If you or your child are experiencing mild symptoms, plenty of rest and these go-to remedies will help ease discomfort.

  • Drink lots of liquids to prevent dehydration.
  • Take pain/fever reducers to relieve discomfort. Ibuprofen (Advil, Motrin) and acetaminophen (Tylenol) are appropriate for children older than 6 months. Always avoid aspirin, which has been linked to Reye’s syndrome in children. The rare but dangerous condition can cause brain swelling and liver damage.
  • Use a cool-mist humidifiers to add moisture into the air and sooth dry airways and break up mucus.

If an infection is severe, hospitalization or antiviral treatment may also necessary.

CAUTION: Before you give your child cold medications, talk with a health care clinician. Some nonprescription cold medications are not recommended for young children.  


How can I reduce my risk of getting sick?

During the COVID pandemic, we learned a lot about how to prevent the spread of infection. Take these simple steps to keep bugs at bay.

  • Wash your hands often with soap and water for at least 20 seconds, especially after going to the bathroom or changing diapers.
  • Avoid touching your eyes, nose or mouth with unwashed hands.
  • Avoid close contact with people who are sick.

If you or a loved one gets sick, don’t spread the love. 

  • Stay home if you’re sick.
  • Keep your distance from others.
  • Sneeze and cough into your elbow or a tissue instead of your hand.
  • Avoid sharing eating utensils, dishes, towels and bedding.
  • Clean high-touch surfaces with bleach-based solutions.


Is there an adenovirus vaccine?

A vaccine designed to reduce the transmission of the adenovirus is approved only for U.S. military personnel (ages 17-50). The vaccine is not currently available to the public.

If you or someone you know is eligible for the vaccine, you can learn more about it on the CDC website.


Can adenovirus lead to hepatitis in children?

There’s been some buzz out there that we don’t want to ignore.

While adenovirus is recognized as a cause of hepatitis (inflammation of the liver) among children who have a weakened immune system, it is not typical for the virus to cause hepatitis in otherwise healthy children.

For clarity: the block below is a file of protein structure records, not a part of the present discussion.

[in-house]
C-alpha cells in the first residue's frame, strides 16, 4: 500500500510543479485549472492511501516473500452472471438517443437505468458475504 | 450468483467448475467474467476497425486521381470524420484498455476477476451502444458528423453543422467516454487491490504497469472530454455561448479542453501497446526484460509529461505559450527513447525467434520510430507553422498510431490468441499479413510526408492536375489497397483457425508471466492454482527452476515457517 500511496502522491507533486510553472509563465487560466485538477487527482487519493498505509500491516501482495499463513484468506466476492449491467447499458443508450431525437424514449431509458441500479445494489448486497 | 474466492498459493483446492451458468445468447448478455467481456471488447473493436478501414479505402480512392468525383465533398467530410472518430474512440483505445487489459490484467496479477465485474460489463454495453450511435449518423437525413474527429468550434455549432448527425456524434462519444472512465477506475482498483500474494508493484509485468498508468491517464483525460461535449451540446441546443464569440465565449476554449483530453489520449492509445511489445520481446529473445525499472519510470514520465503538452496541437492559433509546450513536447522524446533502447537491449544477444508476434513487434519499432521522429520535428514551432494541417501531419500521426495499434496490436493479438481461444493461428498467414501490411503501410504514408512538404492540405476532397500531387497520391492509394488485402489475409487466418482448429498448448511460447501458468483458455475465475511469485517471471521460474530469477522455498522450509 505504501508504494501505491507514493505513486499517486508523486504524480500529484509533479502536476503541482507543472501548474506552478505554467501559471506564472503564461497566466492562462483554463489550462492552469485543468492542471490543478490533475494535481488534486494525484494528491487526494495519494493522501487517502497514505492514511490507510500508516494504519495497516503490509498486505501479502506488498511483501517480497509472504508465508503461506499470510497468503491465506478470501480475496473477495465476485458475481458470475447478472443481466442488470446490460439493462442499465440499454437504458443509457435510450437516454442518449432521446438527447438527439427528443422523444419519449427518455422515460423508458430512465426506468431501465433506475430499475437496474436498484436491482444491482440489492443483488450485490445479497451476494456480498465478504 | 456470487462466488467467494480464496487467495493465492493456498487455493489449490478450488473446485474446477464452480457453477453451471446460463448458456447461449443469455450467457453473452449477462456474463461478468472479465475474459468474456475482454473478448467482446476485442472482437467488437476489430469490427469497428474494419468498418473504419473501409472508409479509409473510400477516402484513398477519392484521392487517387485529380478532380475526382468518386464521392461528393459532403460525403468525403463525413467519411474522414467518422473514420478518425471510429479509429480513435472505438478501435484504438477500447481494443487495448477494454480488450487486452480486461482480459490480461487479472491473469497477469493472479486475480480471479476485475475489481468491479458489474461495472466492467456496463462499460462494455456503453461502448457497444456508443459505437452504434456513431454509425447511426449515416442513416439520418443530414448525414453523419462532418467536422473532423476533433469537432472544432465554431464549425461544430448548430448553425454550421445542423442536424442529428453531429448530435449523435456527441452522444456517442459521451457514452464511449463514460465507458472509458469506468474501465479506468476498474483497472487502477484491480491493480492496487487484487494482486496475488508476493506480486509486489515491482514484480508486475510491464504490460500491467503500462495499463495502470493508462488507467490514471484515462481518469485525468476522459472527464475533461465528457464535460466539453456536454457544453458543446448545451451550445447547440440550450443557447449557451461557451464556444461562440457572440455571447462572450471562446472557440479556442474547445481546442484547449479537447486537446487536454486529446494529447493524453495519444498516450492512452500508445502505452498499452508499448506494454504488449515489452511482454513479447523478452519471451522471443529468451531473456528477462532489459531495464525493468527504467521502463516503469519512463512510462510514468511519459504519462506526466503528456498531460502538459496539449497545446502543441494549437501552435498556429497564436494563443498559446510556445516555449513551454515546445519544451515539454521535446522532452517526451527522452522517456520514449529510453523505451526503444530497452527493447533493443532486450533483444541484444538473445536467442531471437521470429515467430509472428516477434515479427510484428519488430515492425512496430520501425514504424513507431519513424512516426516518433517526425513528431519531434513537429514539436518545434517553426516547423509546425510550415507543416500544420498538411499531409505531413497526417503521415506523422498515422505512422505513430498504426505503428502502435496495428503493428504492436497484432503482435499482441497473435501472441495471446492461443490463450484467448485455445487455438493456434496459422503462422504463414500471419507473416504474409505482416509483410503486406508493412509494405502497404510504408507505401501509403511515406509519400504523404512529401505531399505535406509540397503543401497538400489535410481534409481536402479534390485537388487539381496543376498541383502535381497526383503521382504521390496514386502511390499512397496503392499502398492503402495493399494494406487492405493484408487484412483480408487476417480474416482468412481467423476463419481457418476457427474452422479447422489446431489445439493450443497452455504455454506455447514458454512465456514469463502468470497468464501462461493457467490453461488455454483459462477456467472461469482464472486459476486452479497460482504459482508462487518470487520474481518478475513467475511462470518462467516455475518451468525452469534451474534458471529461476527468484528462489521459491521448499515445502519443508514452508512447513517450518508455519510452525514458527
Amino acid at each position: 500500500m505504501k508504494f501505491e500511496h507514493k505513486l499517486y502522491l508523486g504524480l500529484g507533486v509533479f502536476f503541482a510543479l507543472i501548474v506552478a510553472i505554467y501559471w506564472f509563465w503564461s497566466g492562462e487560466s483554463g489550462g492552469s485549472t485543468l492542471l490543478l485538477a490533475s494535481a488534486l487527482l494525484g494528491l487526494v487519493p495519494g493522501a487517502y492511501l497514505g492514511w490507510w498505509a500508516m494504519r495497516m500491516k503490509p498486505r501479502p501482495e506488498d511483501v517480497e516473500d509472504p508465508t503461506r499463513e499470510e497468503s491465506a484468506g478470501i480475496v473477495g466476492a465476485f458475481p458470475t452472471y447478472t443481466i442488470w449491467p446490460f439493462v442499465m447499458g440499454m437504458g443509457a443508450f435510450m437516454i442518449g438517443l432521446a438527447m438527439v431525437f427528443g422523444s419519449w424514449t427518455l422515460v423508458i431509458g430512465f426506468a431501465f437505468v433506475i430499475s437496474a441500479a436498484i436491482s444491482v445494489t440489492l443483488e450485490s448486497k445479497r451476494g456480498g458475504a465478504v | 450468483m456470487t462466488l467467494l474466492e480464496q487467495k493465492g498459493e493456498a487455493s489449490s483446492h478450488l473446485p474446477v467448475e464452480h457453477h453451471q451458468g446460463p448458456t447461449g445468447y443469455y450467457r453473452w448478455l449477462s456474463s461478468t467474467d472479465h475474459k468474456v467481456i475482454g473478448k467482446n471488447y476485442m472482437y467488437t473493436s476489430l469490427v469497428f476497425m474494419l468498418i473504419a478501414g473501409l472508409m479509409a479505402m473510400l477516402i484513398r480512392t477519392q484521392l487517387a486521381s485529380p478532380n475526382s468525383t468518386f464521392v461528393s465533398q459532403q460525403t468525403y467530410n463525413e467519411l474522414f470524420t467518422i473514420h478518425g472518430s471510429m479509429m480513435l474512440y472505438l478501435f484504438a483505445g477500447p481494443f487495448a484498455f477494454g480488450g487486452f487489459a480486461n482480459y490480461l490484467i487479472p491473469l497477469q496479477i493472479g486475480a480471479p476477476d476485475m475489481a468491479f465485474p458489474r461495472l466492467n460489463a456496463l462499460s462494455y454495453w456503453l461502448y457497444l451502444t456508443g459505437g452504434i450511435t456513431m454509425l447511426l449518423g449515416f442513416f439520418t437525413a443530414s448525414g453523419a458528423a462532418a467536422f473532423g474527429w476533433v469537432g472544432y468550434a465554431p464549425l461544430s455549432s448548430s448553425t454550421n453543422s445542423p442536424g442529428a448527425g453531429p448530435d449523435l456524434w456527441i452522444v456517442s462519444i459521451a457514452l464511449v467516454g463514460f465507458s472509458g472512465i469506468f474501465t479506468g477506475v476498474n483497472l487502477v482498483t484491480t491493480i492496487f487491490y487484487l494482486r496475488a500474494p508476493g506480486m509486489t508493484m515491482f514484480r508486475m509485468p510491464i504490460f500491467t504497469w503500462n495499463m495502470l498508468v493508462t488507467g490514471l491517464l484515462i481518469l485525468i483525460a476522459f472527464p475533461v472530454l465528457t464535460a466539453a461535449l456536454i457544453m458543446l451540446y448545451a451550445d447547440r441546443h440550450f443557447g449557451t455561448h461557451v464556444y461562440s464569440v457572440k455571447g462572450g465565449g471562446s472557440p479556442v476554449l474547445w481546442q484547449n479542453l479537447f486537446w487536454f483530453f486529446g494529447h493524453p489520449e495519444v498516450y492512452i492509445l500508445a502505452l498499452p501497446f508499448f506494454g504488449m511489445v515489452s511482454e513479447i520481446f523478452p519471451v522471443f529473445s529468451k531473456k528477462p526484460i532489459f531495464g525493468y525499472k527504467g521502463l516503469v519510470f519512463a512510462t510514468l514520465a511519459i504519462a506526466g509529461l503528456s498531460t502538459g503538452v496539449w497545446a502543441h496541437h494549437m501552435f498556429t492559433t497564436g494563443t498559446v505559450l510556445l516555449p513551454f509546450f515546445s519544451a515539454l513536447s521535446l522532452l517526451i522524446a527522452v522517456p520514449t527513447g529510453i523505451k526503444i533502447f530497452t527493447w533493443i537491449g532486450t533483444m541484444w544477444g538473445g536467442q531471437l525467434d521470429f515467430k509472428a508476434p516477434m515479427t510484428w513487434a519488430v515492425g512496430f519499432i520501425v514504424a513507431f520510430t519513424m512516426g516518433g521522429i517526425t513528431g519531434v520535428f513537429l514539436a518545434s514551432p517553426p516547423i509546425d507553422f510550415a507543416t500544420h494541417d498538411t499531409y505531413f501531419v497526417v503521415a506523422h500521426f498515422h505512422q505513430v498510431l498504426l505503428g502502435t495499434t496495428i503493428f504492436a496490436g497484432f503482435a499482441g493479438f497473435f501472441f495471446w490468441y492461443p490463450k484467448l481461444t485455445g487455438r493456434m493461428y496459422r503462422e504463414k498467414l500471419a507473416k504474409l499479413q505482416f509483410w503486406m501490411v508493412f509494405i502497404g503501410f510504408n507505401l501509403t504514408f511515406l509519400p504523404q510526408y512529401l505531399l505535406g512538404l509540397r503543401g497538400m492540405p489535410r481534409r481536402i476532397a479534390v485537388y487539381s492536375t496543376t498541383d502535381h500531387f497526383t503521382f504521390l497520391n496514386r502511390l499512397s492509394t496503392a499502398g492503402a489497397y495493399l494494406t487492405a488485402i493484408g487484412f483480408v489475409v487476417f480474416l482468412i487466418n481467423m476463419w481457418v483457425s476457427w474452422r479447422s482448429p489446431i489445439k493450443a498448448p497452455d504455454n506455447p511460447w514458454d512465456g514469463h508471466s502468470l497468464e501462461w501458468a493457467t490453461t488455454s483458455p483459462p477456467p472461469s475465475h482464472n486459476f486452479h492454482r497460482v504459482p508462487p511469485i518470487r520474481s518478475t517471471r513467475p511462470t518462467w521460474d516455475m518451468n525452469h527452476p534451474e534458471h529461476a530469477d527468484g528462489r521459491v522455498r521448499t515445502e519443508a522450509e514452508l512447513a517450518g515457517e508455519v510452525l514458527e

That said, the CDC is investigating a possible link between previously healthy children with hepatitis and adenovirus. The nationwide probe was prompted after five pediatric patients in Alabama were diagnosed with hepatitis in 2021. While the cause of the illnesses is still unknown, adenovirus was detected in some of the children. The CDC is also looking at other infections and factors to determine the cause.

You can learn more about the investigation on the CDC website.


Should I see a clinician if my child or I have symptoms of adenovirus?

Most adenovirus infections are mild and will go away on their own without treatment.

You should seek medical care if:

  • Your symptoms are severe or aren’t getting better.
  • You have a fever that doesn’t respond to over-the-counter remedies.
  • You have an underlying condition that puts you at high risk for severe infection and complications.
  • Your symptoms last longer than two weeks.

Lab testing for adenovirus is seldom done because most people have mild or no symptoms. Testing may be ordered if you have severe illness or pneumonia.


Indigo is here to treat your mild adenovirus symptoms

Even mild symptoms can sometimes be worrying, especially in little ones. From colds and flu – and the bugs that mimic them – to sprains and strains, Indigo is here to treat most minor illnesses and injuries. Simply walk in to one of our convenient neighborhood locations or book an appointment online.

When a trek to a clinic isn’t comfortable or convenient, you can also schedule an online care appointment and be seen by a one of our friendly clinicians from the comfort of your home, couch or wherever you are.

Either way, we’re here every day from 8 am to 8 pm, including holidays and weekends.

You should go to your nearest emergency department if your child – or anyone at risk of severe adenovirus infection – has any of these symptoms:

  • Difficulty breathing
  • High fever (greater than 104o or fever lasting longer than 5 days)
  • Signs of dehydration (decrease in wet diapers)
  • Confusion.